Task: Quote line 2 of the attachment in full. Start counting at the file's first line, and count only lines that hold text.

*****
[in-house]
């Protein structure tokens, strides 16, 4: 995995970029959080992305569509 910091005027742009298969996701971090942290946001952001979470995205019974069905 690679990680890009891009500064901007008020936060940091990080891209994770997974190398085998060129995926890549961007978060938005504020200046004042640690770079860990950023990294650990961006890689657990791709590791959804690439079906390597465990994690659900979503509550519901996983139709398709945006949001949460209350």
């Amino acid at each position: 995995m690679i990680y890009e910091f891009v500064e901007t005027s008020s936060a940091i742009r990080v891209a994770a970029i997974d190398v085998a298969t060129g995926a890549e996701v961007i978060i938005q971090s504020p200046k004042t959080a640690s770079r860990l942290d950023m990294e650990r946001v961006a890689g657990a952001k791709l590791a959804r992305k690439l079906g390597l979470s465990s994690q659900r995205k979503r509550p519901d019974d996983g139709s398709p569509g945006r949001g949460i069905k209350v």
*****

């Protein structure tokens, strides 16, 4: 995995970029959080992305569509 910091005027742009298969996701971090942290946001952001979470995205019974069905 690679990680890009891009500064901007008020936060940091990080891209994770997974190398085998060129995926890549961007978060938005504020200046004042640690770079860990950023990294650990961006890689657990791709590791959804690439079906390597465990994690659900979503509550519901996983139709398709945006949001949460209350």